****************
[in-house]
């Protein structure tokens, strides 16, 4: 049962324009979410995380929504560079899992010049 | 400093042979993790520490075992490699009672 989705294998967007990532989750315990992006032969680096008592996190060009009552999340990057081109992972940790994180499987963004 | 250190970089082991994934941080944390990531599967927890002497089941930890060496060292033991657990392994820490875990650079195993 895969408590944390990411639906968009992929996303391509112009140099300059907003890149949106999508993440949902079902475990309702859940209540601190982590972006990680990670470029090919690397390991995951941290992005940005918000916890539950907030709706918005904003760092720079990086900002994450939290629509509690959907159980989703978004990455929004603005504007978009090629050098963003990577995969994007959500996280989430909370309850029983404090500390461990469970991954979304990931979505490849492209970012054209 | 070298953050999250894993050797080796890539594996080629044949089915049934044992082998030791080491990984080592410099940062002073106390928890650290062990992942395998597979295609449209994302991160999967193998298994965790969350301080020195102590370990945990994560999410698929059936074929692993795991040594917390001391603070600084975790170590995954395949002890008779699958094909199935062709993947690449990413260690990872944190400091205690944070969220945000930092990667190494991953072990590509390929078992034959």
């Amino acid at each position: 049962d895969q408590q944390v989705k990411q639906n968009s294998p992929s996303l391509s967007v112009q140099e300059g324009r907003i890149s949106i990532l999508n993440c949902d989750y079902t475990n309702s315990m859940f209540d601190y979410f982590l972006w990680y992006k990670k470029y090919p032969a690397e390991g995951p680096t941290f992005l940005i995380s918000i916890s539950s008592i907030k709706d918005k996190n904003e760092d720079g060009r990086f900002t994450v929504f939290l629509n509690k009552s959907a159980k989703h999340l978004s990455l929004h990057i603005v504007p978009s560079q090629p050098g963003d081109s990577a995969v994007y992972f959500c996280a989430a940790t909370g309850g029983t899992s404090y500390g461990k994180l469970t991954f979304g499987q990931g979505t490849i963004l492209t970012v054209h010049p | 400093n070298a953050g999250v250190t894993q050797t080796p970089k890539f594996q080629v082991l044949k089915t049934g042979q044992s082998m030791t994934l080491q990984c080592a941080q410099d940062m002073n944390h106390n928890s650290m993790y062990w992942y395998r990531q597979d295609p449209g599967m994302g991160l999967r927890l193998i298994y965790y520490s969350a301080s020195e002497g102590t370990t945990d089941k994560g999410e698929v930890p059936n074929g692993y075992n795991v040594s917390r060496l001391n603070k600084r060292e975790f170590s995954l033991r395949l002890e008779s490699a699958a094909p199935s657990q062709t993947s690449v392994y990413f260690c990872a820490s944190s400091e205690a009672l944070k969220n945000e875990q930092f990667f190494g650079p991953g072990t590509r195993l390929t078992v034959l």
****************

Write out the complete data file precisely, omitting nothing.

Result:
[in-house]
């Protein structure tokens, strides 16, 4: 049962324009979410995380929504560079899992010049 | 400093042979993790520490075992490699009672 989705294998967007990532989750315990992006032969680096008592996190060009009552999340990057081109992972940790994180499987963004 | 250190970089082991994934941080944390990531599967927890002497089941930890060496060292033991657990392994820490875990650079195993 895969408590944390990411639906968009992929996303391509112009140099300059907003890149949106999508993440949902079902475990309702859940209540601190982590972006990680990670470029090919690397390991995951941290992005940005918000916890539950907030709706918005904003760092720079990086900002994450939290629509509690959907159980989703978004990455929004603005504007978009090629050098963003990577995969994007959500996280989430909370309850029983404090500390461990469970991954979304990931979505490849492209970012054209 | 070298953050999250894993050797080796890539594996080629044949089915049934044992082998030791080491990984080592410099940062002073106390928890650290062990992942395998597979295609449209994302991160999967193998298994965790969350301080020195102590370990945990994560999410698929059936074929692993795991040594917390001391603070600084975790170590995954395949002890008779699958094909199935062709993947690449990413260690990872944190400091205690944070969220945000930092990667190494991953072990590509390929078992034959």
């Amino acid at each position: 049962d895969q408590q944390v989705k990411q639906n968009s294998p992929s996303l391509s967007v112009q140099e300059g324009r907003i890149s949106i990532l999508n993440c949902d989750y079902t475990n309702s315990m859940f209540d601190y979410f982590l972006w990680y992006k990670k470029y090919p032969a690397e390991g995951p680096t941290f992005l940005i995380s918000i916890s539950s008592i907030k709706d918005k996190n904003e760092d720079g060009r990086f900002t994450v929504f939290l629509n509690k009552s959907a159980k989703h999340l978004s990455l929004h990057i603005v504007p978009s560079q090629p050098g963003d081109s990577a995969v994007y992972f959500c996280a989430a940790t909370g309850g029983t899992s404090y500390g461990k994180l469970t991954f979304g499987q990931g979505t490849i963004l492209t970012v054209h010049p | 400093n070298a953050g999250v250190t894993q050797t080796p970089k890539f594996q080629v082991l044949k089915t049934g042979q044992s082998m030791t994934l080491q990984c080592a941080q410099d940062m002073n944390h106390n928890s650290m993790y062990w992942y395998r990531q597979d295609p449209g599967m994302g991160l999967r927890l193998i298994y965790y520490s969350a301080s020195e002497g102590t370990t945990d089941k994560g999410e698929v930890p059936n074929g692993y075992n795991v040594s917390r060496l001391n603070k600084r060292e975790f170590s995954l033991r395949l002890e008779s490699a699958a094909p199935s657990q062709t993947s690449v392994y990413f260690c990872a820490s944190s400091e205690a009672l944070k969220n945000e875990q930092f990667f190494g650079p991953g072990t590509r195993l390929t078992v034959l």